Benjamin Carson High School of Science and Medicine, which shares a building with Crockett Career and Technical Center, would be merged under Vitti’s proposal.

The proposal also calls for the Mumford Academy to be folded into the larger Mumford High School. The Academy opened in 2015 as part of the state recovery district, which operated Mumford at the time.

Finance committee chair Sonya Mays compared the duplication in these schools to the proliferation of charters: dozens of schools are separately doing work once done by a centralized administration.

“I support combining the schools, strictly from an operational perspective,” Mays said, noting that the academic committee would need to consider the impact on student learning and curriculum.

“If you look at the city of Detroit landscape, and the number of charters we have, one of the things that I think gets lost in the conversation about school choice is just how much administrative duplication we’ve caused in Michigan,” she said.

More than a decade ago, smaller schools with fewer than 500 students became a national trend. Billionaire philanthropists Bill and Melinda Gates’ foundation blamed huge, impersonal schools for low graduation rates, especially in poor neighborhoods of color.

Starting in 1999, the Gates foundation poured more than $3 billion into supporting smaller schools until it learned through its own study that the size of schools didn’t matter when it came to student performance — even though graduation rates and school performance improved in some districts such as New York. But because of the limited results, the foundation ultimately pulled back funding, which left school districts across the country struggling to pay for the costlier models. (Gates also supports Chalkbeat.)

The Detroit district did not receive any funding from Gates. But in 2010, the General Motors Foundation awarded a five-year grant for $27 million to help create and support small schools in the Detroit district.

Mary Kovari was principal at the former Cody-Detroit Institute of Technology College Prep High School, one of the small high schools at Cody. She said the idea of small schools could have worked, but they were expensive to create and sustain.

“You’re creating a small school, but you still have to do the same thing as a larger school,” said Kovari, now deputy director of the Detroit Bar Association.

At the committee meeting, Vitti estimated the school mergers could save $1.1 million at Cody, $735,000 to $825,000 at Mumford and $100,000 to $200,000 at Crockett/Carson. Earlier in the meeting, the superintendent presented an expensive proposal to the committee that called for counselors, gym teachers, arts or music teachers and a dean of culture in every school. Merging these schools is part of how he proposes to pay for that.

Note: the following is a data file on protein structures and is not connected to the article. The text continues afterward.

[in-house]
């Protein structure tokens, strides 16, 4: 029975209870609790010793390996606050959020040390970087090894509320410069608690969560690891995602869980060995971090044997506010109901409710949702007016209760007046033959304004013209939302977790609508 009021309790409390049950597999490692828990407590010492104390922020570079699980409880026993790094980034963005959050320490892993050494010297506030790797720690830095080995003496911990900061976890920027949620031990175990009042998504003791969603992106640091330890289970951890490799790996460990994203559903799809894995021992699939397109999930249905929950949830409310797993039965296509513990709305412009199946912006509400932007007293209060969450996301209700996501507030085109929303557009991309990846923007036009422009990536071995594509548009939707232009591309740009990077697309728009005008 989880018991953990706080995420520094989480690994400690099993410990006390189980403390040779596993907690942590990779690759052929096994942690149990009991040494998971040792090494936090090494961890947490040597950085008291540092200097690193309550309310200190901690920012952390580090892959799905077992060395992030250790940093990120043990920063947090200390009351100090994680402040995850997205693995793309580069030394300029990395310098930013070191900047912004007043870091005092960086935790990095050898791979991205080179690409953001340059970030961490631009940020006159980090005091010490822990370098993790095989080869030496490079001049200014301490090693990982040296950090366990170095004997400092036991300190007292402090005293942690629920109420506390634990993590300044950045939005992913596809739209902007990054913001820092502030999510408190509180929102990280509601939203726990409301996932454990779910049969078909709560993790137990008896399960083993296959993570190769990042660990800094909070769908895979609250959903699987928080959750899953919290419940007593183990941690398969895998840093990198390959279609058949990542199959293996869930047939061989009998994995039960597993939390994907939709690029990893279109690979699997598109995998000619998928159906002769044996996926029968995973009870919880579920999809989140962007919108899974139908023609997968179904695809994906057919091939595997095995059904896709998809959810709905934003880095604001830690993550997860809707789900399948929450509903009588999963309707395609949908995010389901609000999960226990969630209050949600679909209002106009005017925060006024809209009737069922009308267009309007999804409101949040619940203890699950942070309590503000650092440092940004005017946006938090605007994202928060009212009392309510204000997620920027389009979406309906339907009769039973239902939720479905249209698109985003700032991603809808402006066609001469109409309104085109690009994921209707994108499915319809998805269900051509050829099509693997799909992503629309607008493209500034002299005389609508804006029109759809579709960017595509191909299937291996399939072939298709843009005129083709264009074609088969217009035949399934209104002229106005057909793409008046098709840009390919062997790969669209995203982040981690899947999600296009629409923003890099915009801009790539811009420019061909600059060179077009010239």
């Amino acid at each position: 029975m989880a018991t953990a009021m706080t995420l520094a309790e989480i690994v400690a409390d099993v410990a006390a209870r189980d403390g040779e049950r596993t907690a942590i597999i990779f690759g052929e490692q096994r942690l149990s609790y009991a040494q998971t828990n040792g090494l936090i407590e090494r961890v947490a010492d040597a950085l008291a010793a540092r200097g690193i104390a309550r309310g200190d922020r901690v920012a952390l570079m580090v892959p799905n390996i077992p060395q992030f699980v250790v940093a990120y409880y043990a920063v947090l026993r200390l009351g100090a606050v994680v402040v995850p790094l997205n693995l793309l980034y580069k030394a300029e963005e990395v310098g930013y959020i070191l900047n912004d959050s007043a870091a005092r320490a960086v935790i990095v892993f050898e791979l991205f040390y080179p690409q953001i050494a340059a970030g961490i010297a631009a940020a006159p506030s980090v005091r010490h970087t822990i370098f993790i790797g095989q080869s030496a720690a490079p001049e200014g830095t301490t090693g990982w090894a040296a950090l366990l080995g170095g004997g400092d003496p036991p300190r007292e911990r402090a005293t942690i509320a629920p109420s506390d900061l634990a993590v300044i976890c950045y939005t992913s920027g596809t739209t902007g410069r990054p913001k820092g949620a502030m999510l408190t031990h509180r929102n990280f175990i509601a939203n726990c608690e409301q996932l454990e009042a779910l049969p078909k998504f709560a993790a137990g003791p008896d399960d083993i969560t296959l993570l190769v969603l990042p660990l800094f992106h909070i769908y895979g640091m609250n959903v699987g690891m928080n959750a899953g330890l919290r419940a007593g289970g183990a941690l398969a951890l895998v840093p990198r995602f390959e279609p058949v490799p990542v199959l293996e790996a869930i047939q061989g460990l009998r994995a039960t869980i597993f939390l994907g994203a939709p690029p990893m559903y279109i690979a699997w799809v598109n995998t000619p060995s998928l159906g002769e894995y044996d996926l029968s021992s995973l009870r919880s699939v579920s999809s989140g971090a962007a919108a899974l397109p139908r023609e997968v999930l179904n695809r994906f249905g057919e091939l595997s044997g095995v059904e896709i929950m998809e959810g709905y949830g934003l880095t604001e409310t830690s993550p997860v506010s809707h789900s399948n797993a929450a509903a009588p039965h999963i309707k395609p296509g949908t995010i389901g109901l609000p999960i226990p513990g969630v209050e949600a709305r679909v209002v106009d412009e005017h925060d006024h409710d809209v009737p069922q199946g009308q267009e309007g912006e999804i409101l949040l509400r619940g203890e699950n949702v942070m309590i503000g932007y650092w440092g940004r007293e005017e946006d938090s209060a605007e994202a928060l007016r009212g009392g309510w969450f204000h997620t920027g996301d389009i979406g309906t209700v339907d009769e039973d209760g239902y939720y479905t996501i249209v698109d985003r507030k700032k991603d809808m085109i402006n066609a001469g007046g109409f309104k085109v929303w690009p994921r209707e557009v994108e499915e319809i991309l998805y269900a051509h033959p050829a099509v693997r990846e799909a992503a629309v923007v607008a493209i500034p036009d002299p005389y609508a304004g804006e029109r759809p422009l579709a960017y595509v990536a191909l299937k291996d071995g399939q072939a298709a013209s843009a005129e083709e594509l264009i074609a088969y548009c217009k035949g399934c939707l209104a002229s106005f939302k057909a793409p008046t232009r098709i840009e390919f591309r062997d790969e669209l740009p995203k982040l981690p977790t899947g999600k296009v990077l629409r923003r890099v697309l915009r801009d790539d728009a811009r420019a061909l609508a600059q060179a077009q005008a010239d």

Already gone are the three small high schools formerly co-existing inside Osborn High School.

All three Osborn schools were on the state’s closure list last year after years of low test scores. Vitti said when he visited shortly after starting with the district last spring, it was clear that those schools “had to shift.” The board supported his proposal to merge those schools. When Osborn opened in September, it was again a single school.

“It’s hard to create the vision that we want … and have multiple [administrative] individuals within one building,” Vitti said.

Committee member Angelique Peterson-Mayberry said she agreed with the merger at Cody, but raised concerns about losing the ninth grade academy at Mumford.

“Parents at Mumford like the ability to have the ninth grade separate because the kids are mentally and emotionally just not ready [for high school],” she said. “But whether it’s two principals or one, I just want to preserve the ninth grade academy type program.”

Charlonda Love, who has a daughter in 10th grade at Mumford Academy, a school within Mumford High School, has mixed feelings about the plan to merge the schools.

Her daughter has enjoyed the benefits of the smaller school, such as getting more attention from her teachers in an environment where everyone seems to know her name. When her daughter told her teachers that Love’s car was stolen last year, they raised money to help her buy a new one. Love doesn’t believe that would have happened at a larger school.

On the other hand, when Detroit Pistons center Andre Drummond visited Mumford High School, her daughter, a basketball player, didn’t get to meet him because she was a Mumford Academy student.

“It has pros and cons,” Love said. “At Mumford Academy, they do have more one-on-one relationships inside the school. They have better relationships with the students and the parents. This idea can be good and bad, but right now I think, in some instances, it’s OK they’re going back to one school.”

The proposal to merge schools will go next to the school board’s academic committee, which will to consider how merging the schools would affect student learning. Vitti’s proposal could go to the full board later this spring.